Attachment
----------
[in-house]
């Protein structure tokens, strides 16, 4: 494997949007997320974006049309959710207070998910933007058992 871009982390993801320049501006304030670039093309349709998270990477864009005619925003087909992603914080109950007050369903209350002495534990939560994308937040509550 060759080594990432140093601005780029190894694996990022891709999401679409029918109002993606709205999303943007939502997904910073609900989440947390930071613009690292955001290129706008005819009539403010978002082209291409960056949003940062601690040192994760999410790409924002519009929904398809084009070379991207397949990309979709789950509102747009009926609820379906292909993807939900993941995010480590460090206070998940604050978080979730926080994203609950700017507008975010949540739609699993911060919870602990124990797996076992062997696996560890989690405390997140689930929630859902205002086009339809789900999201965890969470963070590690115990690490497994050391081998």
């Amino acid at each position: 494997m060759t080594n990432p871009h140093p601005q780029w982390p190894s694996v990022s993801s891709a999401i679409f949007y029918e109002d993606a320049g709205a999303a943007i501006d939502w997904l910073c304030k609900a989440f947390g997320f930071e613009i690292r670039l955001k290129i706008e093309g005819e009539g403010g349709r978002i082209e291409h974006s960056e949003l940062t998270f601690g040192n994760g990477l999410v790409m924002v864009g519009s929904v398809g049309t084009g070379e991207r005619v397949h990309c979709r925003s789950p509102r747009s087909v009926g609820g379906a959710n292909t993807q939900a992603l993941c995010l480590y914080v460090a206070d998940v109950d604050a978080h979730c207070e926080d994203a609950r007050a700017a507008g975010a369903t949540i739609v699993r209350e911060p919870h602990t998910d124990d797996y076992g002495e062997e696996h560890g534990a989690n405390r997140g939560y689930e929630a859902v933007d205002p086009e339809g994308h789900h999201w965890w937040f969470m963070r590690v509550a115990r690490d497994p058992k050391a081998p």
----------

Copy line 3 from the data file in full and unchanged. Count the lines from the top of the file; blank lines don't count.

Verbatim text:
């Amino acid at each position: 494997m060759t080594n990432p871009h140093p601005q780029w982390p190894s694996v990022s993801s891709a999401i679409f949007y029918e109002d993606a320049g709205a999303a943007i501006d939502w997904l910073c304030k609900a989440f947390g997320f930071e613009i690292r670039l955001k290129i706008e093309g005819e009539g403010g349709r978002i082209e291409h974006s960056e949003l940062t998270f601690g040192n994760g990477l999410v790409m924002v864009g519009s929904v398809g049309t084009g070379e991207r005619v397949h990309c979709r925003s789950p509102r747009s087909v009926g609820g379906a959710n292909t993807q939900a992603l993941c995010l480590y914080v460090a206070d998940v109950d604050a978080h979730c207070e926080d994203a609950r007050a700017a507008g975010a369903t949540i739609v699993r209350e911060p919870h602990t998910d124990d797996y076992g002495e062997e696996h560890g534990a989690n405390r997140g939560y689930e929630a859902v933007d205002p086009e339809g994308h789900h999201w965890w937040f969470m963070r590690v509550a115990r690490d497994p058992k050391a081998p």